Please don't bleach your aquarium setup! Bleach is great for eliminating organisms or microorganisms, but won't get rid of soap. Plus it's never a good idea to mix cleaning chemicals- that can potentially be very dangerous. Lots of warm water is your best bet. I'm sorry to hear about your tank- that's got to be frustrating, especially after so long!
  12. nikm128Fishlore VIPMember

    Don't worry about it, you're good.
  13. DuaneVWell Known MemberMember

    Youre right, Bleach probably isnt necessary. Its just my go-to tank cleaning solution when taking a tank back to the start.
  14. NYFishGuyWell Known MemberMember

    Contrary to the other responses, 'surfactant' doesn't necessarily mean 'soap'
    There's many people using similar ammonia and cycle their tank without issue.
    I even watched a local hobby breeder dump it in one of his tanks as he told me he'd been using it for years without issue.
    I would google/call company for ingredients.
  15. CelestialpearlValued MemberMember

    I second this, not all surfactants are soap, but soaps are surfactant. They break down the surface tension between water so the cleaning solution can “stick”.

    That being said, since this ammonia does have a soapy surfactant you should take the tank down and rinse everything. Including the plants. You can rub your finger over the plants to clean them off and can do so under running water. As for the moss just ring it out under running water.

    You can try just thoroughly rinsing your filter media. But rinse it good. You would be able to clean a sponge easier than the ceramics and would be able to get more out of the sponge given you can work it. Rinse until they don’t feel soapy and then some. If a little bit of surfactant was left over it should degrade with time. This would take some time and work. Ultimately the safest option is to replace all the media, as with the prior you assume the risk of not getting surfactant out and the potential consequences on fish health.

    When I do fishless cycle dose my initial dose high and I add biological booster. I know the use of this type of product is controversial, however I think it actually helped my three tanks.


    This is what I use. I double the initial dose and add 10ml for 7days. 3 weeks later I’m fully cycled. If you know somebody else who keeps fish ask for a small clipping of their filter media if they don’t use cartridges or are willing to spare some ceramic media. Or get their dirty tank water after they rinsed their filter media in it. That nasty left over slurry is excellent for boosting a cycle.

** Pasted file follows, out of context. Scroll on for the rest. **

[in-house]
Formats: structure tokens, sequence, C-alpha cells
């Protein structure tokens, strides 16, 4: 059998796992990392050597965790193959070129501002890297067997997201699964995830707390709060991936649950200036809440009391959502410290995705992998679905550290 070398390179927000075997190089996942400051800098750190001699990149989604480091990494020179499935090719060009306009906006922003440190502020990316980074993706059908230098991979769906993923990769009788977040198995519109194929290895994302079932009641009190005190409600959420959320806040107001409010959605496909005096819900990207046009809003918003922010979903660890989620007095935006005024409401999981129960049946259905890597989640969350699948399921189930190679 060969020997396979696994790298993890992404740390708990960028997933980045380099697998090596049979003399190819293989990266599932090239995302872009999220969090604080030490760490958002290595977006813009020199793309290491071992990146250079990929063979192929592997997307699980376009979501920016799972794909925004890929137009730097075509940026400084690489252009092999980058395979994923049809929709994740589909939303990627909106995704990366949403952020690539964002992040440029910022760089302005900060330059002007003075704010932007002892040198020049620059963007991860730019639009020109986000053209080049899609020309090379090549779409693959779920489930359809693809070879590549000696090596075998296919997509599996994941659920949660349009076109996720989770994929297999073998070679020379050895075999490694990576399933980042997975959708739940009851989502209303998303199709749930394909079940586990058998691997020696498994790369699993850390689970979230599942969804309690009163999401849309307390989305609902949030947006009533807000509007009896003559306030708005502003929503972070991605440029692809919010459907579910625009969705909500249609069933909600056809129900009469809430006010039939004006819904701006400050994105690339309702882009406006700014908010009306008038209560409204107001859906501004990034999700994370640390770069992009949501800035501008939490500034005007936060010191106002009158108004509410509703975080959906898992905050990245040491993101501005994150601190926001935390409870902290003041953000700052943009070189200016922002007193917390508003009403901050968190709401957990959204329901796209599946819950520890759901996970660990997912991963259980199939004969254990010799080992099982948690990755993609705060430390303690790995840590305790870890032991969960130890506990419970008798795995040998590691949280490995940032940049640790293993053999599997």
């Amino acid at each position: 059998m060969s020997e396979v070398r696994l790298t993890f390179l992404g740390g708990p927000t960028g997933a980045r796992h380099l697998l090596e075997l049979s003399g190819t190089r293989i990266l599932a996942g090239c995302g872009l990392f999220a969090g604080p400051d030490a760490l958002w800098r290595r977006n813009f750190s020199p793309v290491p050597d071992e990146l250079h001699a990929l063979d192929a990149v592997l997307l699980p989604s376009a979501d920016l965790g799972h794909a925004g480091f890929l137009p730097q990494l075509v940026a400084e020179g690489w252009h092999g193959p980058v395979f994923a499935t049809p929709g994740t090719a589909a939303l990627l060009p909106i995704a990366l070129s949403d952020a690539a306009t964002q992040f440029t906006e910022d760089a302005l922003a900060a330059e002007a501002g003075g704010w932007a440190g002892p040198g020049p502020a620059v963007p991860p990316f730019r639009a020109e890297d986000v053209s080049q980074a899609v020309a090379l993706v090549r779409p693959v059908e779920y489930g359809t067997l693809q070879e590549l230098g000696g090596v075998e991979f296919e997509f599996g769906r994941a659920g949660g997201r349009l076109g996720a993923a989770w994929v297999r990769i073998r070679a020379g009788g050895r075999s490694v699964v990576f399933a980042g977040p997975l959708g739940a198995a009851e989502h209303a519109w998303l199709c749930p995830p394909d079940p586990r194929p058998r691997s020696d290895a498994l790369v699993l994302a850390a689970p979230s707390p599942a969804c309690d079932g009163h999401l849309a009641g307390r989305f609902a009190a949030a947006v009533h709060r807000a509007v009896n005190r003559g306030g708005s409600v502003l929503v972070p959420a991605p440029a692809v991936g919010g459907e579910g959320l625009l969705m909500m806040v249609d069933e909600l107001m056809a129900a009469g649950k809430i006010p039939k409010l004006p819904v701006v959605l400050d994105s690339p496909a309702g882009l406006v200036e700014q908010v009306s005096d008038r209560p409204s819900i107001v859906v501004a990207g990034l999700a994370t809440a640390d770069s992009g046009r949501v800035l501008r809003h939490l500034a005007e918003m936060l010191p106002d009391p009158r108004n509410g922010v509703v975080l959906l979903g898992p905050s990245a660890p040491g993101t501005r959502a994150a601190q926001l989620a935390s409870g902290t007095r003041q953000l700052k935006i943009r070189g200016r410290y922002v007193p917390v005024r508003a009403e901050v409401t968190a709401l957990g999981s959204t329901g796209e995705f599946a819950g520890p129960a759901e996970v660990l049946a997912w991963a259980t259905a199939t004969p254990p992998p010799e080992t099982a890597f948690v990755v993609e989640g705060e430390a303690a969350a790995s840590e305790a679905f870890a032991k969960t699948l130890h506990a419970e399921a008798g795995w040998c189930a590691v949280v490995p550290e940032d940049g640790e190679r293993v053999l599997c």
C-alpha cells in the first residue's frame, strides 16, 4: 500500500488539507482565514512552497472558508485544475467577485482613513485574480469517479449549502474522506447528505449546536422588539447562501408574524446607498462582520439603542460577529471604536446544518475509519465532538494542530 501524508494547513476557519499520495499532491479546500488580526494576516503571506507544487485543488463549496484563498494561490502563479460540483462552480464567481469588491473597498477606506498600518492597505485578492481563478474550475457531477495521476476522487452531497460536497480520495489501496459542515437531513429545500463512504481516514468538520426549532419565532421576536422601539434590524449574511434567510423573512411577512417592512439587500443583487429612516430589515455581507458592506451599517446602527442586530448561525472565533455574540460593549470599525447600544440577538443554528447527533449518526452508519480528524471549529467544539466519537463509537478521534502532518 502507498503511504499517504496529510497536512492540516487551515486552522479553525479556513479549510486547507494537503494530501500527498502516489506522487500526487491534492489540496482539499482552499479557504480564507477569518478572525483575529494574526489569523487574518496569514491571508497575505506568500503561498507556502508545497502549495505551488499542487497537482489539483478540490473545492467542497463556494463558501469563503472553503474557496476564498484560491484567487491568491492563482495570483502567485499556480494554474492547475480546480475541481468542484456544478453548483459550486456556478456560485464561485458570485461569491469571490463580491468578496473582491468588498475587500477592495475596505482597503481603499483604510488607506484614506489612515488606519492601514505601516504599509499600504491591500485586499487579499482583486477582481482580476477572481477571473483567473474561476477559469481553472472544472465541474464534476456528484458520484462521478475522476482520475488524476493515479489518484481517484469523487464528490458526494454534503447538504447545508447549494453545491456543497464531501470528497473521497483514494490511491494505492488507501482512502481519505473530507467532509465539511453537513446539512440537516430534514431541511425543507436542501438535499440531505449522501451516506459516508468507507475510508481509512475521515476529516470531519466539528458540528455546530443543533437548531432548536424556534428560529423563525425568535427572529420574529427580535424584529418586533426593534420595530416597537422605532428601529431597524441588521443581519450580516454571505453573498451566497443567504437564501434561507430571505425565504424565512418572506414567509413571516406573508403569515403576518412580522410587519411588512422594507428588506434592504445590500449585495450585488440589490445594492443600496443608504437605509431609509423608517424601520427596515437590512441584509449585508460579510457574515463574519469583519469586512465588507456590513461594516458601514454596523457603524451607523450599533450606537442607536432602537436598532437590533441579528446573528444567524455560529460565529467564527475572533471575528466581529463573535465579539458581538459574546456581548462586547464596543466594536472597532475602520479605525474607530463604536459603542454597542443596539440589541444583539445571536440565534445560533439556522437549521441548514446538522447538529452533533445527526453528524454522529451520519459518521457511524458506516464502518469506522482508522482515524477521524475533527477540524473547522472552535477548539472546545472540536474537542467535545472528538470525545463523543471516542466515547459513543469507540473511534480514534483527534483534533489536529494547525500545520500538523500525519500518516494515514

16. DuaneVWell Known MemberMember

    Since he shook it and it foamed up thats a dead giveaway it has soap in it and its no good.
  17. kathy7878Valued MemberMember

    Most of the hardware stores near me have ammonia with lemon fragrance.
  18. mattgirlFishlore VIPMember

    There is a possibility that the ammonia @guppydreams used would not cause problems down the road but I wouldn't want to be the one to test it out.
    I always recommend pure ammonia meaning no fragrances to make it smell better or no soap to make it clean better.

    If it weren't frowned upon so badly here on the forum I would always recommend fish in cycling. The ammonia the fish produce is the most natural ammonia source there is and we wouldn't have to worry about whether or not it has anything in it that would cause problems.

    Seldom does any one come here because they are having problems cycling their tank while using fish as their ammonia source. The ones that do are usually those that have added a bottle of bacteria and for whatever reason it isn't working as advertised.

    I know some folks point out that Dawn dish soap is used to clean creatures after an oil spill so it should be safe to use in/on our tanks. I say, those creatures aren't put in a small tank of water after being washed in dish soap. I use dish soap to wash my dog but wouldn't clean a fish or their home with it.

    We now have huge bodies of water that are almost void of life because of chemicals that have made their way into the water. We don't want any of kind of chemicals including soap in our tanks unless it is something specifically made to be used in them and even then moderation is the key. My motto is and always has been "less is best" and fish in cycling just plain works but one has to be willing and able to do lots and lots of water changes.
  19. kathy7878Valued MemberMember

    I wouldn't use the ammonia with lemon, but it that is what most hardware stores near me sell so people have to be careful when shopping for it. There is an Ace a bit farther away from me and they had the ammonia that some people use.
    Last edited: Feb 23, 2019
  20. CelestialpearlValued MemberMember

    Menards usually carries straight ammonia.

    Try the dollar tree.
    Mine rotates straight ammonia and ammonia with surfactant. Just check the label to be sure what it is.